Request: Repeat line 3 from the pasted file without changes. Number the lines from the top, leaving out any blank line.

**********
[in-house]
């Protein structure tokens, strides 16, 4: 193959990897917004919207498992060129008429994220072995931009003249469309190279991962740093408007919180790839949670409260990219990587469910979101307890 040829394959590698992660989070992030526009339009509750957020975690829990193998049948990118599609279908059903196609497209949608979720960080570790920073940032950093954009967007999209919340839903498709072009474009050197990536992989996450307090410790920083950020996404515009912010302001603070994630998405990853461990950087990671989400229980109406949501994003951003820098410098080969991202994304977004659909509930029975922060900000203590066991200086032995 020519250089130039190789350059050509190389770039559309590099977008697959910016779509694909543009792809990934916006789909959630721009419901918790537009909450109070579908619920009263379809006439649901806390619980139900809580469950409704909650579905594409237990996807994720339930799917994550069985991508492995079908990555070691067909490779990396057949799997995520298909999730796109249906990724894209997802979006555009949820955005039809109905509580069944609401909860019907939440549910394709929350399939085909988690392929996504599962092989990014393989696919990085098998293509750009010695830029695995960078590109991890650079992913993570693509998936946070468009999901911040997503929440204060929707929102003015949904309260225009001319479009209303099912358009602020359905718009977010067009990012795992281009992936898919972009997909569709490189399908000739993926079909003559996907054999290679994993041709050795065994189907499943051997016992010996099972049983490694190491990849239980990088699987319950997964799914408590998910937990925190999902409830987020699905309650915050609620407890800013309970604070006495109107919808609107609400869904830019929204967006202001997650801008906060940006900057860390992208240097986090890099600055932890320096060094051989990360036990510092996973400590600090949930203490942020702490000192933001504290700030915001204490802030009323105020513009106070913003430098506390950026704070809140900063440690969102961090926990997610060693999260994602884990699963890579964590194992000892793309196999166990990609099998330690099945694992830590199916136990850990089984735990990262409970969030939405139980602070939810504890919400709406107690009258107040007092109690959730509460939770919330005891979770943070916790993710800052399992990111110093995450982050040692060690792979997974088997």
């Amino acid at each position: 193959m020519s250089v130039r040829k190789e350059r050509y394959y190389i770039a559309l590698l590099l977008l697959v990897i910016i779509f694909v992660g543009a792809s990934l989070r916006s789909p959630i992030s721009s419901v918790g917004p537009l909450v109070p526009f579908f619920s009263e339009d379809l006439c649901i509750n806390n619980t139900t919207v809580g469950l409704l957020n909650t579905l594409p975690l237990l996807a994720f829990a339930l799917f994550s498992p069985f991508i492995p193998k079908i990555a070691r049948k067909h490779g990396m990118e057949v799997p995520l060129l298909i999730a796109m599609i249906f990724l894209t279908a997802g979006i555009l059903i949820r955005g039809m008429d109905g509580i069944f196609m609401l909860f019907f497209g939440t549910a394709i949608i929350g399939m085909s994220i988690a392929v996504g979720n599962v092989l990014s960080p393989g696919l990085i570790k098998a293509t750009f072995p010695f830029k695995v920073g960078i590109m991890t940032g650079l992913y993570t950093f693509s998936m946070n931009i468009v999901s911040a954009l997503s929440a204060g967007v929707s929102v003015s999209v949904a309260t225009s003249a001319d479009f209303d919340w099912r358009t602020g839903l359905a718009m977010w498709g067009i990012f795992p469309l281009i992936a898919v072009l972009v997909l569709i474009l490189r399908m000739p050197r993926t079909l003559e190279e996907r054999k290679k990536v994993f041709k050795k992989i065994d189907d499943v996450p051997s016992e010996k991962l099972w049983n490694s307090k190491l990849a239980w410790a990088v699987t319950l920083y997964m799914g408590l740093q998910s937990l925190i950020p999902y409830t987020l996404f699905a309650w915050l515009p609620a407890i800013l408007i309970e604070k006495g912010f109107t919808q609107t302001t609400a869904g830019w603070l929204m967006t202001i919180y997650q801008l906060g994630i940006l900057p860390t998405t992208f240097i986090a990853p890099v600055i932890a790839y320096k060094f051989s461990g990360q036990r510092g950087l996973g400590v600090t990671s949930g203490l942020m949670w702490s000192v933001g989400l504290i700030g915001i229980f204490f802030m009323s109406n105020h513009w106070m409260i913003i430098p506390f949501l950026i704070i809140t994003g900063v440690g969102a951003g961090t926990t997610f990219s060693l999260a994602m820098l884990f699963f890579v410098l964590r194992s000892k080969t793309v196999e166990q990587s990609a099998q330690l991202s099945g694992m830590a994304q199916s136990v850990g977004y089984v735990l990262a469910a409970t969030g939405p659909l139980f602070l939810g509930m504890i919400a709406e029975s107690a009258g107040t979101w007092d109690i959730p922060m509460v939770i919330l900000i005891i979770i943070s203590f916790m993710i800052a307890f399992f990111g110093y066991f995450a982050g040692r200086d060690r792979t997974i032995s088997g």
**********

């Amino acid at each position: 193959m020519s250089v130039r040829k190789e350059r050509y394959y190389i770039a559309l590698l590099l977008l697959v990897i910016i779509f694909v992660g543009a792809s990934l989070r916006s789909p959630i992030s721009s419901v918790g917004p537009l909450v109070p526009f579908f619920s009263e339009d379809l006439c649901i509750n806390n619980t139900t919207v809580g469950l409704l957020n909650t579905l594409p975690l237990l996807a994720f829990a339930l799917f994550s498992p069985f991508i492995p193998k079908i990555a070691r049948k067909h490779g990396m990118e057949v799997p995520l060129l298909i999730a796109m599609i249906f990724l894209t279908a997802g979006i555009l059903i949820r955005g039809m008429d109905g509580i069944f196609m609401l909860f019907f497209g939440t549910a394709i949608i929350g399939m085909s994220i988690a392929v996504g979720n599962v092989l990014s960080p393989g696919l990085i570790k098998a293509t750009f072995p010695f830029k695995v920073g960078i590109m991890t940032g650079l992913y993570t950093f693509s998936m946070n931009i468009v999901s911040a954009l997503s929440a204060g967007v929707s929102v003015s999209v949904a309260t225009s003249a001319d479009f209303d919340w099912r358009t602020g839903l359905a718009m977010w498709g067009i990012f795992p469309l281009i992936a898919v072009l972009v997909l569709i474009l490189r399908m000739p050197r993926t079909l003559e190279e996907r054999k290679k990536v994993f041709k050795k992989i065994d189907d499943v996450p051997s016992e010996k991962l099972w049983n490694s307090k190491l990849a239980w410790a990088v699987t319950l920083y997964m799914g408590l740093q998910s937990l925190i950020p999902y409830t987020l996404f699905a309650w915050l515009p609620a407890i800013l408007i309970e604070k006495g912010f109107t919808q609107t302001t609400a869904g830019w603070l929204m967006t202001i919180y997650q801008l906060g994630i940006l900057p860390t998405t992208f240097i986090a990853p890099v600055i932890a790839y320096k060094f051989s461990g990360q036990r510092g950087l996973g400590v600090t990671s949930g203490l942020m949670w702490s000192v933001g989400l504290i700030g915001i229980f204490f802030m009323s109406n105020h513009w106070m409260i913003i430098p506390f949501l950026i704070i809140t994003g900063v440690g969102a951003g961090t926990t997610f990219s060693l999260a994602m820098l884990f699963f890579v410098l964590r194992s000892k080969t793309v196999e166990q990587s990609a099998q330690l991202s099945g694992m830590a994304q199916s136990v850990g977004y089984v735990l990262a469910a409970t969030g939405p659909l139980f602070l939810g509930m504890i919400a709406e029975s107690a009258g107040t979101w007092d109690i959730p922060m509460v939770i919330l900000i005891i979770i943070s203590f916790m993710i800052a307890f399992f990111g110093y066991f995450a982050g040692r200086d060690r792979t997974i032995s088997g």